One minor touch that, amid all the black, white and crystal, stands out far more than it would otherwise, is the green of the plants that have been decoratively placed nearly everywhere onboard Silver Angel. Lady Green seems to have taken a liking to gardening, and many of the plants are said to come from her own greenhouse onboard the boat. The dashes of green are multiplied by the mirrors, resulting in a very mind-bending effect. Sinking into the plush settees that have been artfully arranged about the saloon, it’s hard not to imagine a Roman empress enjoying something similar.
Moving to the master cabin is a walk through the sublime, passing corridors that repeat the art deco themes of Silver Angel, yet find intriguing ways of being distinct at the same time. The lobby, the entrance for most guests, is stunning. The internal staircase connecting all decks is wide and exemplifies the art deco styling. Rather than tightening the stairs for more deck space, the stairs and each landing are wide and spacious. It is here that the heavy use of white marble comes into its finest display. The staircase and flooring are solid marble, punctuated by inlays of Lalique crystal, something normally admires on a stand rather than feels underfoot.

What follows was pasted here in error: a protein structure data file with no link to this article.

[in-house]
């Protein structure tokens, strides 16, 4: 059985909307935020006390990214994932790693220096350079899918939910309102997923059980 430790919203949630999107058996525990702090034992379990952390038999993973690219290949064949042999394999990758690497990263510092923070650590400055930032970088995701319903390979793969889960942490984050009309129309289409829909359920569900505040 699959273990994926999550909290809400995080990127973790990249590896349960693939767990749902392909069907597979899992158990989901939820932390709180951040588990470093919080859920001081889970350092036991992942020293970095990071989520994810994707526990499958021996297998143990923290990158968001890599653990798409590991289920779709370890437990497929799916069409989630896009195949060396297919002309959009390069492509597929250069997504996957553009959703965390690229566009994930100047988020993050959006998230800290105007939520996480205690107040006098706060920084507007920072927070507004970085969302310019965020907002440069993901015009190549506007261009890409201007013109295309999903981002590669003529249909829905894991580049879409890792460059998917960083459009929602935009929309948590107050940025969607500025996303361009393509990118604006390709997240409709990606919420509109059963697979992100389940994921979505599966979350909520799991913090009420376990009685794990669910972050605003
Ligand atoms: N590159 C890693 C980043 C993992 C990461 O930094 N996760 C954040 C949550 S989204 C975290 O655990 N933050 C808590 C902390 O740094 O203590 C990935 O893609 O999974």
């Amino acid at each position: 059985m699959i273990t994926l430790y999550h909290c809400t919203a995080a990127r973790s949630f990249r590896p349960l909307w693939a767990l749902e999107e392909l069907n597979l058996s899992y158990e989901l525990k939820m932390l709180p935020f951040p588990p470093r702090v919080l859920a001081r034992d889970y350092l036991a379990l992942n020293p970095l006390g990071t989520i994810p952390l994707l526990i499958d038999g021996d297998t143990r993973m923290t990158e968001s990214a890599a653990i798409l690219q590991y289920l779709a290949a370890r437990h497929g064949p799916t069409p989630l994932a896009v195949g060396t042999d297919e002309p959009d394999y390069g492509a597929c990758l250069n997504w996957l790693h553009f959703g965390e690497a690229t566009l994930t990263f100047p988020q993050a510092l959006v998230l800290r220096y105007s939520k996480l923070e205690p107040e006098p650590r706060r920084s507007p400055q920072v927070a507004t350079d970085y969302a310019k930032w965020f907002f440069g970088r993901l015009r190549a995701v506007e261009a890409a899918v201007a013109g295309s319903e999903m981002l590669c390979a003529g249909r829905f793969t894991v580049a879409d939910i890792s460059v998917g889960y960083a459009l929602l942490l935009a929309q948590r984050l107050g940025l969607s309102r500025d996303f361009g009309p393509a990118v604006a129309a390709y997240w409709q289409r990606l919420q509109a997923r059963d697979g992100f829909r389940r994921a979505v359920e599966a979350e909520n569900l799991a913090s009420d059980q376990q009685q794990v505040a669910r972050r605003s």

In keeping with the art deco theme, there are figurines of flapper girls from the 1920s placed throughout, but especially it seems in the common rooms. If ever there was to be a point of reference for the inspiration behind Silver Angel, this would be it. The so-called flapper girls of the era were known for their